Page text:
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Thursday, July 24, 2014

Review: "The Girl from the Well" by Rin Chupeco


You may think me biased, being murdered myself. But my state of being has nothing to do with the curiosity toward my own species, if we can be called such. We do not go gentle, as your poet encourages, into that good night.

A dead girl walks the streets.

She hunts murderers. Child killers, much like the man who threw her body down a well three hundred years ago.

And when a strange boy bearing stranger tattoos moves into the neighborhood so, she discovers, does something else. And soon both will be drawn into the world of eerie doll rituals and dark Shinto exorcisms that will take them from American suburbia to the remote valleys and shrines of Aomori, Japan.

Because the boy has a terrifying secret - one that would just kill to get out.

The Girl from the Well is A YA Horror novel pitched as "Dexter" meets "The Grudge", based on a well-loved Japanese ghost story.
*(summary courtesy of Goodreads)

My Review:
How apt the description of Dexter meets The Grudge really is.  Horror is not really my thing unless I'm in a room full of people, with the lights on.  Yet this story was positively entertaining.
The ghost element of the story was perfectly executed (no pun intended).  The story of Okiku is actually a real one.  I had known movies were based off of the concept, but truly didn't know that it was a real Japanese folklore story.  How Okiku came to be in the book was sad to read.
How the story unfolded was pretty great.  The concept of possession and exorcism was fascinating to read in another culture's POV.  The exorcism scared me though.  I could picture it perfectly, but I would prefer to never have to witness one.  The Smiling Man was absolutely revolting to me; he made my skin crawl.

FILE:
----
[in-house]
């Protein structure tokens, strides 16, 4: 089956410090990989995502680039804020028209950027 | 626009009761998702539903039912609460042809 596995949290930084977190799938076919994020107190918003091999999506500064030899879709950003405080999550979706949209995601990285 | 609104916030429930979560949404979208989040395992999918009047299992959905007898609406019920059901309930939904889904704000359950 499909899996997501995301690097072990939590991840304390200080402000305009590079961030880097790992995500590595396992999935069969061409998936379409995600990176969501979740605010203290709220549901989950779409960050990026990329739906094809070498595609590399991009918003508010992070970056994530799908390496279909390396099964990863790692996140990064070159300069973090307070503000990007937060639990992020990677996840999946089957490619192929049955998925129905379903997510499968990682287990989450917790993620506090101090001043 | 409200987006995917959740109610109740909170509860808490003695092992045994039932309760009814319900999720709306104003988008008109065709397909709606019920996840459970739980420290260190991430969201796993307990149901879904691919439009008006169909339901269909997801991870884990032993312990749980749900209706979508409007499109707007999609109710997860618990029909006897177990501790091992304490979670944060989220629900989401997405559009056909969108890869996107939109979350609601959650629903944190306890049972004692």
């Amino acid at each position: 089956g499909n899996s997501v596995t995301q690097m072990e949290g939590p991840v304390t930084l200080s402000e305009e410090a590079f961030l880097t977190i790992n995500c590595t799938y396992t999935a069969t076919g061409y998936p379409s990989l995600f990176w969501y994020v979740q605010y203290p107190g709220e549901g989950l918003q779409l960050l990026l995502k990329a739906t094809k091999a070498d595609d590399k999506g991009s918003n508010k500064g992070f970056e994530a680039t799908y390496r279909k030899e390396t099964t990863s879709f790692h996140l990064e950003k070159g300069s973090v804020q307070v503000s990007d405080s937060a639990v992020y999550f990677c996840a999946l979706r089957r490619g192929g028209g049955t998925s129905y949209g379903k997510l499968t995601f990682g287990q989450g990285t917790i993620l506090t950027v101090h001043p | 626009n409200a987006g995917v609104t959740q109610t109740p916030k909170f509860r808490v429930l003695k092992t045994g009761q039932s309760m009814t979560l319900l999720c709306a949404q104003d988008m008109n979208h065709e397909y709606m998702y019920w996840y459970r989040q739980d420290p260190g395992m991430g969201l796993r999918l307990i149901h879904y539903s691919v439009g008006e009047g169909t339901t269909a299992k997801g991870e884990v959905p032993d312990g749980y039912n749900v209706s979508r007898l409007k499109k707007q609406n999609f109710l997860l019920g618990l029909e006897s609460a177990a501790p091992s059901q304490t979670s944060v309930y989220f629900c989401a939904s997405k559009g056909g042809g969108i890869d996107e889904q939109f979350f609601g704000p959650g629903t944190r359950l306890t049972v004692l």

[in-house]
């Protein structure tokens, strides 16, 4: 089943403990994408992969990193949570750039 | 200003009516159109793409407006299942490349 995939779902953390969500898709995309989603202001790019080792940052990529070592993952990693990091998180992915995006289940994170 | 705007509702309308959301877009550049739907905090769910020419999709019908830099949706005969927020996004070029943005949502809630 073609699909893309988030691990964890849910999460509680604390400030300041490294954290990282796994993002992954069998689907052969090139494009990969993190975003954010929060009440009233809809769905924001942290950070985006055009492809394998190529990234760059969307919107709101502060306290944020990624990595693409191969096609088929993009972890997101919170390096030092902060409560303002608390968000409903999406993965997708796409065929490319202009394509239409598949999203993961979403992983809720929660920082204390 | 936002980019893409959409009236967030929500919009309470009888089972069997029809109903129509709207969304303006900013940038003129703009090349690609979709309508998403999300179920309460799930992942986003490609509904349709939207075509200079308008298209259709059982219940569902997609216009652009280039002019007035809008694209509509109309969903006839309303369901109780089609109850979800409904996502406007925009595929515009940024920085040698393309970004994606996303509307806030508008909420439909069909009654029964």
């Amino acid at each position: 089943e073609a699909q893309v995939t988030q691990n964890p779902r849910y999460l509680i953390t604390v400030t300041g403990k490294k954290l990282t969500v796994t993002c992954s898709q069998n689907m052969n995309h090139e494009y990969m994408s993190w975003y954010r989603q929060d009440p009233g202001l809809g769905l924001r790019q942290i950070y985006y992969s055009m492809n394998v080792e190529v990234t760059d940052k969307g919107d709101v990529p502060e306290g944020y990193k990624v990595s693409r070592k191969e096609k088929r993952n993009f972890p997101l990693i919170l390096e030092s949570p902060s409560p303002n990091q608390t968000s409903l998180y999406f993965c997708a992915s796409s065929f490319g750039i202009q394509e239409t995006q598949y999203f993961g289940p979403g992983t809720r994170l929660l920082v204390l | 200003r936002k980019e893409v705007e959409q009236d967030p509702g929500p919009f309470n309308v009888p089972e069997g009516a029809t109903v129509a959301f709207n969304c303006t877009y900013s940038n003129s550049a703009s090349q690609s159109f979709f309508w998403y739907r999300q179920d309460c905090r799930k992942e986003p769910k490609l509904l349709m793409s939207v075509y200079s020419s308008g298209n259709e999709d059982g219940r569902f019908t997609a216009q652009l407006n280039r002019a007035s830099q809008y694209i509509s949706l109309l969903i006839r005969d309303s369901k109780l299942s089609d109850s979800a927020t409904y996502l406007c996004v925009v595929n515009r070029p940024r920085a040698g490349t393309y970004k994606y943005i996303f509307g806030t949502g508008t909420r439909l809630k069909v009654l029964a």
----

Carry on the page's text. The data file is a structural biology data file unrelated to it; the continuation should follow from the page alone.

The characters were irritating at times, though.  Sometimes Tarquin was a brat, but maybe it's understandable with all he's been through.  The cousin, Callie, irritated me to no end!  Every two seconds she's second guessing Okiku's intentions; if it wasn't for Okiku, who knows what would have happened to Callie. Still, it wasn't enough, and she was always ungrateful in every scene she was in.
Not that I would want a ghost following me around, but Okiku seems pretty legit; she's totally awesome. On another note: why does Tarquin's mother have the name Yoko?  And her husband is Caucasian as well; it's like an overt hint.  All in All, this book proves a captivating read.
304 pages
Expected publication: August 5th 2014 by Sourcebooks Fire

Rating:  🔔🔔🔔
Recommend?  Yes



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